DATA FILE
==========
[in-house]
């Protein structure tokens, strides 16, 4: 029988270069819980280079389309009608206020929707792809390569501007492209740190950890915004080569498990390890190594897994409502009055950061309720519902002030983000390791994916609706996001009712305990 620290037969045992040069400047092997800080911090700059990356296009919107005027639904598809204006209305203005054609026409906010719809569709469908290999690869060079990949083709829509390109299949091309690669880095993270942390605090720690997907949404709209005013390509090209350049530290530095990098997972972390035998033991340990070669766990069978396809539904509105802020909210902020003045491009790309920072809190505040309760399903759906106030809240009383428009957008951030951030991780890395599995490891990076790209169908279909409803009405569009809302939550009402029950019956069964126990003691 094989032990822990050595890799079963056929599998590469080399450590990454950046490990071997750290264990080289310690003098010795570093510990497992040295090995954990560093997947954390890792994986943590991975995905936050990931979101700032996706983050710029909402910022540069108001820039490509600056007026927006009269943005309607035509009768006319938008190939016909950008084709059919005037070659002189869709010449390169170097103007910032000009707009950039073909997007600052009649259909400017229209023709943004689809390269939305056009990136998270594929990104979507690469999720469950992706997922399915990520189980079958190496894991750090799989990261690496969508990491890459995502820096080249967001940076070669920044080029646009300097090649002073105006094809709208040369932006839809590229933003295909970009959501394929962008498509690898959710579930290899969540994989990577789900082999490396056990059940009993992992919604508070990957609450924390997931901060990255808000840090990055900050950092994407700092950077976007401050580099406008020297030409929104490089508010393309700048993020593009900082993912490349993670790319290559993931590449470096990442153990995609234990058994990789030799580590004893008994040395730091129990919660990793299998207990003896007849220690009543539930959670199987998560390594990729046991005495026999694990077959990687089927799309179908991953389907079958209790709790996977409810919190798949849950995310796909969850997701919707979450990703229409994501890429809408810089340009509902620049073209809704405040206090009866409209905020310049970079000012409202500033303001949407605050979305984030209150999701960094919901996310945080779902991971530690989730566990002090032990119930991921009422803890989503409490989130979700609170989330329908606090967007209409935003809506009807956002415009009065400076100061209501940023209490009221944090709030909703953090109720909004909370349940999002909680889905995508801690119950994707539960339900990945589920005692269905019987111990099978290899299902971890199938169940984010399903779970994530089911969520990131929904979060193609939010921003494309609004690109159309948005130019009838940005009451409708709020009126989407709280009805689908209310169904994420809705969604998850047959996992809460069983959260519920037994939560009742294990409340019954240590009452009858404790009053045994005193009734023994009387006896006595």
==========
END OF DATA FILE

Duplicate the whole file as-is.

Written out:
[in-house]
């Protein structure tokens, strides 16, 4: 029988270069819980280079389309009608206020929707792809390569501007492209740190950890915004080569498990390890190594897994409502009055950061309720519902002030983000390791994916609706996001009712305990 620290037969045992040069400047092997800080911090700059990356296009919107005027639904598809204006209305203005054609026409906010719809569709469908290999690869060079990949083709829509390109299949091309690669880095993270942390605090720690997907949404709209005013390509090209350049530290530095990098997972972390035998033991340990070669766990069978396809539904509105802020909210902020003045491009790309920072809190505040309760399903759906106030809240009383428009957008951030951030991780890395599995490891990076790209169908279909409803009405569009809302939550009402029950019956069964126990003691 094989032990822990050595890799079963056929599998590469080399450590990454950046490990071997750290264990080289310690003098010795570093510990497992040295090995954990560093997947954390890792994986943590991975995905936050990931979101700032996706983050710029909402910022540069108001820039490509600056007026927006009269943005309607035509009768006319938008190939016909950008084709059919005037070659002189869709010449390169170097103007910032000009707009950039073909997007600052009649259909400017229209023709943004689809390269939305056009990136998270594929990104979507690469999720469950992706997922399915990520189980079958190496894991750090799989990261690496969508990491890459995502820096080249967001940076070669920044080029646009300097090649002073105006094809709208040369932006839809590229933003295909970009959501394929962008498509690898959710579930290899969540994989990577789900082999490396056990059940009993992992919604508070990957609450924390997931901060990255808000840090990055900050950092994407700092950077976007401050580099406008020297030409929104490089508010393309700048993020593009900082993912490349993670790319290559993931590449470096990442153990995609234990058994990789030799580590004893008994040395730091129990919660990793299998207990003896007849220690009543539930959670199987998560390594990729046991005495026999694990077959990687089927799309179908991953389907079958209790709790996977409810919190798949849950995310796909969850997701919707979450990703229409994501890429809408810089340009509902620049073209809704405040206090009866409209905020310049970079000012409202500033303001949407605050979305984030209150999701960094919901996310945080779902991971530690989730566990002090032990119930991921009422803890989503409490989130979700609170989330329908606090967007209409935003809506009807956002415009009065400076100061209501940023209490009221944090709030909703953090109720909004909370349940999002909680889905995508801690119950994707539960339900990945589920005692269905019987111990099978290899299902971890199938169940984010399903779970994530089911969520990131929904979060193609939010921003494309609004690109159309948005130019009838940005009451409708709020009126989407709280009805689908209310169904994420809705969604998850047959996992809460069983959260519920037994939560009742294990409340019954240590009452009858404790009053045994005193009734023994009387006896006595």